Kennedy Institute of Ethics Journal
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Environmental justice, values, and scientific expertise.
We consider these two proposals in connection with a case study of disputed research on the topic of environmental justice and argue that the second proposal has several advantages over the first....
Kantian condemnation of commerce in organs.
Opponents of commerce in organs sometimes appeal to Kant's Formula of Humanity to justify their position. Kant implies that anyone who sells an integral part of his body violates this principle and thereby acts wrongly. Although appeals to Kant's Formula are apt, they are less helpful than they migh...
Religion, genetics, and sexual orientation: the Jewish tradition.
This paper probes the implications of a genetic basis for sexual orientation for traditional branches of Judaism, which are struggling with how accepting to be of noncelibate gays and lesbians in their communities. The paper looks at the current attitudes toward homosexuality across the different br...
How to justify enforcing a Ulysses contract when Ulysses is competent to refuse.
I argue that providers respect an agent's autonomy not retrospectively--by reference to his or her past wishes-and not merely synchronically--so that the agent gets what he or she wants right now-but diachronically and prospectively, acting so that the agent can shape his or her circumstances as the...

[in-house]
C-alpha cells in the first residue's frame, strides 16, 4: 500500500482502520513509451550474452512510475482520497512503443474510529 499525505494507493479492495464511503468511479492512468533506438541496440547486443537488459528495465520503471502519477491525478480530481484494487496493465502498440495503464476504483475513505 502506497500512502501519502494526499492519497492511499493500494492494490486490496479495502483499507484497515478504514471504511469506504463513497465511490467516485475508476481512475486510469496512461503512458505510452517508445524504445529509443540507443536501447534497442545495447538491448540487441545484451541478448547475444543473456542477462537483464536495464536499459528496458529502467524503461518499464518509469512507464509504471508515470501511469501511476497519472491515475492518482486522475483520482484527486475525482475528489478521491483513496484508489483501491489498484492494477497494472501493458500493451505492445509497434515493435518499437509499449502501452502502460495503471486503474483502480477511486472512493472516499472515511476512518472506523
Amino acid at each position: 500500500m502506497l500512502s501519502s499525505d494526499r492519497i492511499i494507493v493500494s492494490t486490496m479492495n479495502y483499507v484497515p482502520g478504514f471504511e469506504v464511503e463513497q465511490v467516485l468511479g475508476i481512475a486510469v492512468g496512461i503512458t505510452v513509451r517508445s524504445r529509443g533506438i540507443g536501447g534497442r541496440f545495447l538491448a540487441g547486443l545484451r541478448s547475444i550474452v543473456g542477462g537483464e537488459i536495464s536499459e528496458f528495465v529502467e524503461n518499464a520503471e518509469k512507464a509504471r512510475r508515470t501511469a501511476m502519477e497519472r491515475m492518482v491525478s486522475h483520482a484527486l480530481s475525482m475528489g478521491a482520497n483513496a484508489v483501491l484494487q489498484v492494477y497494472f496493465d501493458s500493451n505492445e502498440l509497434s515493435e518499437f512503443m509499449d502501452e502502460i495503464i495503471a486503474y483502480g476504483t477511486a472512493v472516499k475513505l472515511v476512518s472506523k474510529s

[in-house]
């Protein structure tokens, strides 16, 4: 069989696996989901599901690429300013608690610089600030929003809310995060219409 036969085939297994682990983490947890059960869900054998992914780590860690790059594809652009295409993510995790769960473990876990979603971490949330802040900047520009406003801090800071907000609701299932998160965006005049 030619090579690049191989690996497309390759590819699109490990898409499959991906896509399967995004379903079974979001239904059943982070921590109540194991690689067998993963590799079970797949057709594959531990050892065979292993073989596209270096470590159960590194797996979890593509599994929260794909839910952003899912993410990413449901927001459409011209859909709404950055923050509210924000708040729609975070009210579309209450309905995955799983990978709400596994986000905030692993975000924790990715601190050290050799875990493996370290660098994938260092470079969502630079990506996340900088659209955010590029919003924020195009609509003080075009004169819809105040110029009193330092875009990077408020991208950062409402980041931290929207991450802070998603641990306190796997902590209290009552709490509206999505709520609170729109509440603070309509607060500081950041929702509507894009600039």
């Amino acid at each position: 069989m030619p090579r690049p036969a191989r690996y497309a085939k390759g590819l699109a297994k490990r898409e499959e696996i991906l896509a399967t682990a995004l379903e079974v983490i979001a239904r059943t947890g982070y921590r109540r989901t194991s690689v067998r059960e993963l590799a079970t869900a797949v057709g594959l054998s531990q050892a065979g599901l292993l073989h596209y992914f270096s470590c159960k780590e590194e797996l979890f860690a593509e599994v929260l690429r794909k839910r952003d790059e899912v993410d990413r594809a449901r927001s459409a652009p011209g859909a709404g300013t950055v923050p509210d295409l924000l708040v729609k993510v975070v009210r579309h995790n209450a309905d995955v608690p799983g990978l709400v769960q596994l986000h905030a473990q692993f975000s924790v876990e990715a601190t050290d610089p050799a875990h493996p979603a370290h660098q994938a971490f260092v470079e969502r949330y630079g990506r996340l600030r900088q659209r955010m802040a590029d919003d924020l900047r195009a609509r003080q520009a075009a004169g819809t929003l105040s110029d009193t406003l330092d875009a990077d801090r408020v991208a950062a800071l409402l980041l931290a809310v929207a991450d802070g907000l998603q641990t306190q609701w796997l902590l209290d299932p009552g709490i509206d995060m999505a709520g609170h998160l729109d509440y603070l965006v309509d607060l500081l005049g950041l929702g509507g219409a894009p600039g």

Better brains, better selves? The ethics of neuroenhancements.
We are, and doing so seems wrong, even if the exact reasons for the unease are difficult to define. Many of the standard arguments against neuroenhancements--that they are unsafe, that they violate the distinction between therapy and enhancements, that they undermine equality, and that they will be...
Getting the ethics right regarding research in the emergency setting: lessons from the PolyHeme study.
Research in emergency settings (RES) has become a major public issue with urgent policy implications. Significant attention has focused recently on RES in response to the trial of PolyHeme, a synthetic blood substitute, in trauma victims in hemorrhagic shock. Unfortunately, the discussion of the Pol...
Procedural misconceptions and informed consent: insights from empirical research on the clinical trials industry.
This paper provides a simultaneously reflexive and analytical framework to think about obstacles to truly informed consent in social science and biomedical research. To do so, it argues that informed consent often goes awry due to procedural misconceptions built into the research context. The concep...
Continuing the dialogue: a reply to Bernard Gert.
Continuing the dialogue begun in the March 2006 issue of the Kennedy Institute of Ethics Journal, I suggest that Bernard Gert's response to my paper does not adequately address the criticisms I make of his theory's application to bioethics cases.
Broadening the bioethics agenda.
When should "riskier" subjects be excluded from research participation?
The exclusion of potential subjects based on increased risks is a common practice in human subjects research. However, there are no guidelines to ensure that this practice is conducted in a systematic and fair way. This gap in the literature and regulation is addressed by a specific account of a "co...